The first use of the term "Byzantine" to label the later years of the Roman Empire was in 1557, 104 years after the empire's collapse, when the German historian Hieronymus Wolf published his work Corpus Historiæ Byzantinæ, a collection of historical sources. The term comes from "Byzantium", the name of the city to which Constantine moved his capital, leaving Rome, and rebuilt under the new name of Constantinople. The older name of the city would rarely be used from this point onward except in historical or poetic contexts. The publication in 1648 of the Byzantine du Louvre (Corpus Scriptorum Historiae Byzantinae), and in 1680 of Du Cange's Historia Byzantina further popularised the use of "Byzantine" among French authors, such as Montesquieu. However, it was not until the mid-19th century that the term came into general use in the Western world.
The Byzantine Empire was known to its inhabitants as the "Roman Empire", the "Empire of the Romans" (Latin: Imperium Romanum, Imperium Romanorum; Greek: Βασιλεία τῶν Ῥωμαίων Basileia tōn Rhōmaiōn, Ἀρχὴ τῶν Ῥωμαίων Archē tōn Rhōmaiōn), Romania (Latin: Romania; Greek: Ῥωμανία Rhōmania),[note 1] the Roman Republic (Latin: Res Publica Romana; Greek: Πολιτεία τῶν Ῥωμαίων Politeia tōn Rhōmaiōn), and also as "Rhōmais" (Greek: Ῥωμαΐς). The inhabitants called themselves Romaioi and even as late as the 19th century Greeks typically referred to Modern Greek as Romaiika "Romaic". After 1204 when the Byzantine Empire was mostly confined to its purely Greek provinces the term 'Hellenes' was increasingly used instead.
While the Byzantine Empire had a multi-ethnic character during most of its history and preserved Romano-Hellenistic traditions, it became identified by its western and northern contemporaries with its increasingly predominant Greek element. Western medieval sources also referred to the empire as the "Empire of the Greeks" (Latin: Imperium Graecorum) and to its emperor as Imperator Graecorum (Emperor of the Greeks); these terms were used to distinguish it from the Holy Roman Empire that claimed the prestige of the classical Roman Empire in the West.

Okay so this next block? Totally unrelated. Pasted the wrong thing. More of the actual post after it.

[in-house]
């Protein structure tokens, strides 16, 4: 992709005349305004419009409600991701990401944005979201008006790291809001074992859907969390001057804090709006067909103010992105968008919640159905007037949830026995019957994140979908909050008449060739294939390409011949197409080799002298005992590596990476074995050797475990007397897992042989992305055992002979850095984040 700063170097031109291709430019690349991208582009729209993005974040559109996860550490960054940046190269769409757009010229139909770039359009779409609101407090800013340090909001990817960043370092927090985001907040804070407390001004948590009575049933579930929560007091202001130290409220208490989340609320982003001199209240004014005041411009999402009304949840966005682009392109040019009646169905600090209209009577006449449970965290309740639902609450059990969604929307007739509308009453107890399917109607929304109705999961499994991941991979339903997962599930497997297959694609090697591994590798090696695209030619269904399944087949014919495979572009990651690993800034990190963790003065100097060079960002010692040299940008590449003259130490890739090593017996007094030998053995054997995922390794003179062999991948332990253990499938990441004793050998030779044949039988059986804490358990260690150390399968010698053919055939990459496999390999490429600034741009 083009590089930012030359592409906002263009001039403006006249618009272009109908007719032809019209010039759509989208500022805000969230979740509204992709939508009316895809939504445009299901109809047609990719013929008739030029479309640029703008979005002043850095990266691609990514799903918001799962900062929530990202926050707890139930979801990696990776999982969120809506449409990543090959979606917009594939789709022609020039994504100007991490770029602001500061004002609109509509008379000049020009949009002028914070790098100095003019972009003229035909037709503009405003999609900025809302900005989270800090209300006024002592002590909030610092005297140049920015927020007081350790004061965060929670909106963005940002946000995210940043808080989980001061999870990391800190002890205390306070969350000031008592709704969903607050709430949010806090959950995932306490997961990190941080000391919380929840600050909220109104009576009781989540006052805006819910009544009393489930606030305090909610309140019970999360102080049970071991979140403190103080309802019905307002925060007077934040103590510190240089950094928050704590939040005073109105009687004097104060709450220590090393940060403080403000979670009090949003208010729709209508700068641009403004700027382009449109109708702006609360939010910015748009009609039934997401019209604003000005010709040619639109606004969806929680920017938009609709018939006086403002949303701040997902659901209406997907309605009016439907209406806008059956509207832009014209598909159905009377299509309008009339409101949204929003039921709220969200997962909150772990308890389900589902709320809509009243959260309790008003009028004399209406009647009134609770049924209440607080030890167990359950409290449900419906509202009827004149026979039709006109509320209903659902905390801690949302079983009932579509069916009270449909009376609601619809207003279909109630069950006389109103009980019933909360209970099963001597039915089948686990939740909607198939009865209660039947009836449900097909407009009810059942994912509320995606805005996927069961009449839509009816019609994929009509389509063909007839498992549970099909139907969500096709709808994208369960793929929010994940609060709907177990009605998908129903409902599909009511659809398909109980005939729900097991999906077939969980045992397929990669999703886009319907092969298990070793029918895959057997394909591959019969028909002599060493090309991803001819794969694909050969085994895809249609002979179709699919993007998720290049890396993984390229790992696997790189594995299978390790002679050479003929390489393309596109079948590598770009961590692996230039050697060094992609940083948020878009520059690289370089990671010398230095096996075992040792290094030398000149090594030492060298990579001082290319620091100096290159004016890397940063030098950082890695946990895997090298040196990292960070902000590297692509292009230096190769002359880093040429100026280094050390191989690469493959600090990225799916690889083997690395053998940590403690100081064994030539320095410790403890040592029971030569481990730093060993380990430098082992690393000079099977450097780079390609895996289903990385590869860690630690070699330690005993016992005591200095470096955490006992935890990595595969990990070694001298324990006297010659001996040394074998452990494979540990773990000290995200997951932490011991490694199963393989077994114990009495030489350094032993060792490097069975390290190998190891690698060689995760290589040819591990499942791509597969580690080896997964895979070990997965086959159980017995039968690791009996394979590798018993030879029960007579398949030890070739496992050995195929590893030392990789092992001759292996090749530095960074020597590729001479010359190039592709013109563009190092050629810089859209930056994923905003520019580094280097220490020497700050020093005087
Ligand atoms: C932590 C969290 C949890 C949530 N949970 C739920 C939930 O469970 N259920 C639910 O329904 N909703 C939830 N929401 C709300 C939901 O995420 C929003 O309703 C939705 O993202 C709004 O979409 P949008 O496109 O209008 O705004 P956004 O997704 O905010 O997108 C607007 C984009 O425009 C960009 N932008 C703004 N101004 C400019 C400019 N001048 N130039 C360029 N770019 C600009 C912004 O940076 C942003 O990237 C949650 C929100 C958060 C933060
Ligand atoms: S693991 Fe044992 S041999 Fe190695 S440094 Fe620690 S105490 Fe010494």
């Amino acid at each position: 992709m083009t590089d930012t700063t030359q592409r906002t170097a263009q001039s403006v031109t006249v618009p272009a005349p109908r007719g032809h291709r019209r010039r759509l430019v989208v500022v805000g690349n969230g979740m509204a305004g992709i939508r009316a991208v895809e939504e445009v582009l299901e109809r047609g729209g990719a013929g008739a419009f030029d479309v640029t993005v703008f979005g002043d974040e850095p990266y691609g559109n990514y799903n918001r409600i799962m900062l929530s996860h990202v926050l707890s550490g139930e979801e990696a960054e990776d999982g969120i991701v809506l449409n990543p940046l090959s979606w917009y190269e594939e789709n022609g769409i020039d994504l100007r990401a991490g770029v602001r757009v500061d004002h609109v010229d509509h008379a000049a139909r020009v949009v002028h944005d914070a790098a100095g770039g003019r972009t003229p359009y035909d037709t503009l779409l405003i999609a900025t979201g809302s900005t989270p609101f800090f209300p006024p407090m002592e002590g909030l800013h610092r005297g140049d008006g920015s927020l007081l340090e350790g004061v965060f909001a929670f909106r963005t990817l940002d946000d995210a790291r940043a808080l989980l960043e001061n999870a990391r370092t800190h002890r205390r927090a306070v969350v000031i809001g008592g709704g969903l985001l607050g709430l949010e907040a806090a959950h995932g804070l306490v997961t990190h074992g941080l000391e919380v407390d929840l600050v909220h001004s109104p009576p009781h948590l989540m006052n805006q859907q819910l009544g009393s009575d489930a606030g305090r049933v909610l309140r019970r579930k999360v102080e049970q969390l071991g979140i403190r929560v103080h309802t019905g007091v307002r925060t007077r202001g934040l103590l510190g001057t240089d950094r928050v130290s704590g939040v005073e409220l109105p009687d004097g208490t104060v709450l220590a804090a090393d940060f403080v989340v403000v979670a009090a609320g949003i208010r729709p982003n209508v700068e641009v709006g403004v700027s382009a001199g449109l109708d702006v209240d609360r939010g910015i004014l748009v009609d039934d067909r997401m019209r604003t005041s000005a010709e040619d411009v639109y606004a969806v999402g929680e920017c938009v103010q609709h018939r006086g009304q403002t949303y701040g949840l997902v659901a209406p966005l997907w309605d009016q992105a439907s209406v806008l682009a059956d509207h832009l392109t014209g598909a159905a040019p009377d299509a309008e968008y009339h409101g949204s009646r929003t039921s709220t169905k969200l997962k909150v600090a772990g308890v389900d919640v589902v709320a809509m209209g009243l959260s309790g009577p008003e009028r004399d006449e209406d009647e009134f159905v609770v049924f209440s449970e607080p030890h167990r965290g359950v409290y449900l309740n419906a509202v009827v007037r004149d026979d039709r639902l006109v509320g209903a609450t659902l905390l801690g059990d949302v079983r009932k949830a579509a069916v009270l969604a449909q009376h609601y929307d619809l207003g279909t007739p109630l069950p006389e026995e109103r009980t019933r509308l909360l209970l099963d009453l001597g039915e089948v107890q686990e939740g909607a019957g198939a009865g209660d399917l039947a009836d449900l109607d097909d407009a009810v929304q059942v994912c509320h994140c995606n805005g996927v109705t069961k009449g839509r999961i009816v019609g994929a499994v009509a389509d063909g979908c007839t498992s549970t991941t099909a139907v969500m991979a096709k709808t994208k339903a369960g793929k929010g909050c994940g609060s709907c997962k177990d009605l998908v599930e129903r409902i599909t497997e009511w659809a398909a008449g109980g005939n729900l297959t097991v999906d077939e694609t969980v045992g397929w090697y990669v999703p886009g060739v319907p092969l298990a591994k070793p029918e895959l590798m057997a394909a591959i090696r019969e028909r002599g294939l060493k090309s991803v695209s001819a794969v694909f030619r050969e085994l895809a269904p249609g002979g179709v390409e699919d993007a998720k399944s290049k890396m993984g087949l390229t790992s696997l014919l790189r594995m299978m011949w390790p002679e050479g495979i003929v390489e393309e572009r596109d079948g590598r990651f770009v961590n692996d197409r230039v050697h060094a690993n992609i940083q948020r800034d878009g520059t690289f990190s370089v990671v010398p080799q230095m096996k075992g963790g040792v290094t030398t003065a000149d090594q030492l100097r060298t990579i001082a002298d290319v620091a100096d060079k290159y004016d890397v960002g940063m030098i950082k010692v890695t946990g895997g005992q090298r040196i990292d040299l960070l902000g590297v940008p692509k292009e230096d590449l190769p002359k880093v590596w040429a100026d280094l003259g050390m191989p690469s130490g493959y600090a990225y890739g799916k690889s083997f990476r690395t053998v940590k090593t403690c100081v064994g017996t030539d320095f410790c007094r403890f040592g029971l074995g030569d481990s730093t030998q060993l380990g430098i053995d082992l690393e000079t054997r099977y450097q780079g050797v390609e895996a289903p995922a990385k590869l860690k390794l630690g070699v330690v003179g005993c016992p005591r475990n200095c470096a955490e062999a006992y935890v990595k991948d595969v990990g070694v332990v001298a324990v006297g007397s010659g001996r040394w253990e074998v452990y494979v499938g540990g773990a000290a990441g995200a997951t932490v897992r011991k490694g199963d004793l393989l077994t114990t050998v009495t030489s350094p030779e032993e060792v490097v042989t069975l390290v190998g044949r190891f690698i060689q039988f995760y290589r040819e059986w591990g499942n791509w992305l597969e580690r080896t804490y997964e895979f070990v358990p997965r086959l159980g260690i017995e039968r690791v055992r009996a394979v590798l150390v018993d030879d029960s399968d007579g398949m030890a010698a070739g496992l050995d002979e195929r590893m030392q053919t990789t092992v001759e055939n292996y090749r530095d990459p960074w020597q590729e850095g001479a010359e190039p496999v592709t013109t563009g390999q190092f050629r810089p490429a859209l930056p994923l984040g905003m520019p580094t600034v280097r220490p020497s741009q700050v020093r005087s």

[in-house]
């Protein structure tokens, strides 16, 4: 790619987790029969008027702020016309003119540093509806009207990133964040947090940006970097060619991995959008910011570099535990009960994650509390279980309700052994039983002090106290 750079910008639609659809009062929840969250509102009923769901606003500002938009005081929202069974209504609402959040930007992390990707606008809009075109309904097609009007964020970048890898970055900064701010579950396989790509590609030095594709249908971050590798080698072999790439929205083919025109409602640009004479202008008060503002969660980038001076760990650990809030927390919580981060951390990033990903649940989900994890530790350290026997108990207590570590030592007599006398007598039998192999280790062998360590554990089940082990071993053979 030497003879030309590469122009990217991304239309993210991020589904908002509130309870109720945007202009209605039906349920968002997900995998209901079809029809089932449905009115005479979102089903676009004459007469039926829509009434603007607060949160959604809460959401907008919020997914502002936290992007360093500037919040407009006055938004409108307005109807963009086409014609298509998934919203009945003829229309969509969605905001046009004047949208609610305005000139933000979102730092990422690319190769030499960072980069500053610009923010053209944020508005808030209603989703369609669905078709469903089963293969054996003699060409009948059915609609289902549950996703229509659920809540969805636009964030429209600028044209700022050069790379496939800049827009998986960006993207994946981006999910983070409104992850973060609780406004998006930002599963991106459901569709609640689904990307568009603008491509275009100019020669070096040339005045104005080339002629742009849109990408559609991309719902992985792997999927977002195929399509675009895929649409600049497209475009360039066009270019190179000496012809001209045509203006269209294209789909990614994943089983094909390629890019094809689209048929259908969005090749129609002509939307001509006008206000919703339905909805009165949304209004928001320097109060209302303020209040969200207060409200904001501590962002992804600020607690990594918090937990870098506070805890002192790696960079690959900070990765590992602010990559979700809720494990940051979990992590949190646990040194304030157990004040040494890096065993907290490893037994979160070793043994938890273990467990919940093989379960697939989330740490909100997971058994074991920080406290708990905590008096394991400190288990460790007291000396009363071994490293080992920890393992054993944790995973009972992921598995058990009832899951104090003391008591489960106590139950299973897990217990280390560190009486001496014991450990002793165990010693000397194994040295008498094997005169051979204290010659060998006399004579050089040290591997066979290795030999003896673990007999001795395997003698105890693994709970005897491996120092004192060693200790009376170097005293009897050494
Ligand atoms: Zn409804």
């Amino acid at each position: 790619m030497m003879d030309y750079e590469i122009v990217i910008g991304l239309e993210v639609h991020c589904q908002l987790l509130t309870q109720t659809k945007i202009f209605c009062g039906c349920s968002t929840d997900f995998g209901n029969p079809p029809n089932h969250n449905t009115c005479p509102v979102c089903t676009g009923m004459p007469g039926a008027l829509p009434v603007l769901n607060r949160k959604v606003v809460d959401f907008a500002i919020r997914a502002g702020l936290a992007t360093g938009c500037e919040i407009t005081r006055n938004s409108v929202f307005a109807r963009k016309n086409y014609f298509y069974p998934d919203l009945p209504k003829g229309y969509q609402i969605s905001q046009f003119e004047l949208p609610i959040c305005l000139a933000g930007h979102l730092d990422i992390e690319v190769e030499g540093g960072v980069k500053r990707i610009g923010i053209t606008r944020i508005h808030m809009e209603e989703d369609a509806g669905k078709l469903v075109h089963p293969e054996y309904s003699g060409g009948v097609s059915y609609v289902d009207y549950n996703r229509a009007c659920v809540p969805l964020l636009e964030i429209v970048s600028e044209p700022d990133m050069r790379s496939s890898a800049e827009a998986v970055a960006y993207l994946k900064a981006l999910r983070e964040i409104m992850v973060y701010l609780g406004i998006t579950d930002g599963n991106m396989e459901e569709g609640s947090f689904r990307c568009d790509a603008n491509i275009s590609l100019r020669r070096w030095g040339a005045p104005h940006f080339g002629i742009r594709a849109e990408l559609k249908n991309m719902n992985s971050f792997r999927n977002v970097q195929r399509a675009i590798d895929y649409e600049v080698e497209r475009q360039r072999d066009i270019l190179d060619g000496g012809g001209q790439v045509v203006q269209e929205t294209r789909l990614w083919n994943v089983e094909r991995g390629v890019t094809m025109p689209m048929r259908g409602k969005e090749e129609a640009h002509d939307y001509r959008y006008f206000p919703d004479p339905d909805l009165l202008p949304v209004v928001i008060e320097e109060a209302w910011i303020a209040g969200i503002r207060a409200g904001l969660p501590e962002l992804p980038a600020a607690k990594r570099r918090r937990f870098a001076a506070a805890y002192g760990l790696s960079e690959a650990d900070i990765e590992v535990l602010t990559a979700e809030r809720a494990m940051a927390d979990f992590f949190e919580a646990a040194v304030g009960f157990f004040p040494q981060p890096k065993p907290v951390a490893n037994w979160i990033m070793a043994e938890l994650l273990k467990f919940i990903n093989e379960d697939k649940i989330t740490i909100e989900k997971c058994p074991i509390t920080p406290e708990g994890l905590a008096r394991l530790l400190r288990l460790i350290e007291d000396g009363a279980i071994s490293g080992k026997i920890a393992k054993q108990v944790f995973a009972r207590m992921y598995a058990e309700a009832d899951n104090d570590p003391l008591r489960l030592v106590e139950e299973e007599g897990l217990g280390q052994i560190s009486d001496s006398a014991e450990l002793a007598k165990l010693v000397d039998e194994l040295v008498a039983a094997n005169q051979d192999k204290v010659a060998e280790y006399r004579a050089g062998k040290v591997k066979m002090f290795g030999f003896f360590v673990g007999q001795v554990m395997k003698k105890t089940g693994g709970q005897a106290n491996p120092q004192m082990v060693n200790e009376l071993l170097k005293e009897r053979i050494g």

No such distinction existed in the Islamic and Slavic worlds, where the Empire was more straightforwardly seen as the continuation of the Roman Empire. In the Islamic world, the Roman Empire was known primarily as Rûm. The name millet-i Rûm, or "Roman nation," was used by the Ottomans until the 20th century to refer to the former subjects of the Byzantine Empire, that is, the Orthodox Christian community within Ottoman realms.
The Roman army succeeded in conquering many territories covering the Mediterranean region and coastal regions in southwestern Europe and North Africa. These territories were home to many different cultural groups, both urban populations, and rural populations. Generally speaking, the eastern Mediterranean provinces were more urbanized than the western, having previously been united under the Macedonian Empire and Hellenised by the influence of Greek culture.
The West also suffered more heavily from the instability of the 3rd century AD. This distinction between the established Hellenised East and the younger Latinised West persisted and became increasingly important in later centuries, leading to a gradual estrangement of the two worlds.
An early instance of the partition of the Empire into East and West occurred in 293 when Emperor Diocletian created a new administrative system (the tetrarchy), to guarantee security in all endangered regions of his Empire. He associated himself with a co-emperor (Augustus), and each co-emperor then adopted a young colleague given the title of Caesar, to share in their rule and eventually to succeed the senior partner. Each tetrarch was in charge of a part of the Empire. The tetrarchy collapsed, however, in 313 and a few years later Constantine I reunited the two administrative divisions of the Empire as sole Augustus.
Christianization and partition of the Empire